Mirroring the bear-pit attitudes of the time, this series follows the upwardly-mobile hopefuls at London-based investment bank, Shane Longman, as they try to scramble up the corporate ... See full summary »

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2   1  
1990   1989  
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Cast

Series cast summary:
William Armstrong ...
 Max Lubin (23 episodes, 1989-1990)
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 Declan / ... (23 episodes, 1989-1990)
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 Chas Ewell (23 episodes, 1989-1990)
Joanna Kanska ...
 Sirkka Nieminen / ... (23 episodes, 1989-1990)
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 Michelle Hauptmann / ... (23 episodes, 1989-1990)
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 Hudson J. Talbot / ... (22 episodes, 1989-1990)
...
 Leonard Ansen (21 episodes, 1989-1990)
Anna Nygh ...
 Hannah Burgess (21 episodes, 1989-1990)
...
 Lee Wolf (18 episodes, 1989-1990)
Denys Hawthorne ...
 James Farrell (14 episodes, 1989-1990)
Joanna Phillips-Lane ...
 Wendy Foley (14 episodes, 1989-1990)
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 Gail (14 episodes, 1989-1990)
...
 Jimmy Destry (13 episodes, 1989)
Emily Bolton ...
 Sylvia Roux Teng (11 episodes, 1989-1990)
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Storyline

Mirroring the bear-pit attitudes of the time, this series follows the upwardly-mobile hopefuls at London-based investment bank, Shane Longman, as they try to scramble up the corporate ladder, taking risks, eating up the pressure, and following their instincts in search of that elusive deal that will finally announce their arrival in the city. Written by Bai

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Release Date:

26 September 1989 (UK)  »

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(13 episodes)

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Did You Know?

Trivia

When the show premiered on British television in 1989, it was advertised by billboards and newspaper ads for "Shane Longman" (the fictitious merchant bank in the series) featuring profiles of its "staff": Declan (with a bouquet for Michelle on the ground in front of him), Jimmy (holding a phone: "If he doesn"t break even, he breaks his phone."), Hudson (holding both a phone and his baby after his wife has left him), Sirkka (with a black eye and holding a wine glass after attacking a man who gave her a bad investment tip), and Max (fluent in 6 Chinese dialects, he"s carrying a pile of Chinese take away containers). See more »

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User Reviews

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14 May 2005 | by (Vancouver, Canada) – See all my reviews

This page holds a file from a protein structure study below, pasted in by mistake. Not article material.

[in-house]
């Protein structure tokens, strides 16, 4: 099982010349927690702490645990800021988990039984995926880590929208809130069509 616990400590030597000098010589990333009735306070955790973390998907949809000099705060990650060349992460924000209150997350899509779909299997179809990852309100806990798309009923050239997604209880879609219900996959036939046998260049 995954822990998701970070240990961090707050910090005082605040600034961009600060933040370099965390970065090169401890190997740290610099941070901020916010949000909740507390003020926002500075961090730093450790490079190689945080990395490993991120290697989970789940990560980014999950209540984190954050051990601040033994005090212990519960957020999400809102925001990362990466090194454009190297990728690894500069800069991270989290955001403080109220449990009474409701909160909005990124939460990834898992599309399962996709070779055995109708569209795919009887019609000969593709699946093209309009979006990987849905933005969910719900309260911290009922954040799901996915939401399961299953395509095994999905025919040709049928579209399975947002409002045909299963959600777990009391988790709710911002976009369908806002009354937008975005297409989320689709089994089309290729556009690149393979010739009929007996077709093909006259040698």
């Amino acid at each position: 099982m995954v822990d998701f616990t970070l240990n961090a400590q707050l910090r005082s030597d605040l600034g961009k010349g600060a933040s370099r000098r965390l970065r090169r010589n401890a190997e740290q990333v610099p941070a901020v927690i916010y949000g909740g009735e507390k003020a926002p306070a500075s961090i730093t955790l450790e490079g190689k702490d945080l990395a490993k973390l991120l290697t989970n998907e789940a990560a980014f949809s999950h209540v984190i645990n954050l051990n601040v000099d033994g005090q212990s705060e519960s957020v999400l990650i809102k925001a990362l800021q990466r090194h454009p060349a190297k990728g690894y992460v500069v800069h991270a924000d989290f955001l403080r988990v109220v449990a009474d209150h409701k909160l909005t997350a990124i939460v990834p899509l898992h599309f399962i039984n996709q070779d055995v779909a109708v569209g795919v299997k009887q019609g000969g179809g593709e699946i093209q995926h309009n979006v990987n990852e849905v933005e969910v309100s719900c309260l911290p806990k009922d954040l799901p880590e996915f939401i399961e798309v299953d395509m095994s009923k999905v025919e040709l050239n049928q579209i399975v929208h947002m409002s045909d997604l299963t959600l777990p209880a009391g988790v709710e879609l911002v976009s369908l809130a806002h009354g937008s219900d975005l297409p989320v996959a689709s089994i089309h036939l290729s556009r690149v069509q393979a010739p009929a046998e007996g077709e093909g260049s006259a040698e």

As an ex pat Brit now living in Canada I was and indeed am a huge fan of Capital City. So much so in fact that I have both series one and series two of the show on VHS, taped back when it was first shown in the late 80's. To my Aussie friend who's comments are above I can only say..*you're in luck* because in fact there are 26 episodes of the show. Having said that of course how you are going to get to see the others I don't know. I can't understand why the producers don't release the entire series on DVD... there's a load of absolute old rubbish out there so why a great show like this hasn't been exploited I can't understand. Following the lives and exploits of a group of city bond traders, everything about the show was fantastic from the writing to the performances, and especially the production values. It was also the first TV appearance of many many now famous faces. Julia Ormond (First Knight and Sabrina), Clive Owen (Closer), Louise Lombard (Hidalgo and lately CSI)... and of course the utterly gorgeous Jason Issacs who is perhaps best known to American audiences as the hideously slimy Lucius Malfoy in the Harry Potter series. Unfortunately in-spite of all this talent the show's popularity suffered as a result of a sudden downturn in the British economy. Since it's plot lines and characters were inextricably identified with the excesses of the *loads-a-money* 1980's, the advent of a new decade, (and public attitude to money) saw its demise. Which is a terrible shame. I highly recommend the show, and also its close compatriot Chancer, which shared a lot of the same themes and the same high production values. And which of course gave a first starring role the above mentioned and equally gorgeous Clive Owen. If ever the James Bond people had an easy decision to make... SURELY this is the one. How can they not have already handed the man the role he was born to play.!! Watch the two seasons of Chancer, (which I believe in the UK at least ARE available on DVD), and you'll see what I mean.


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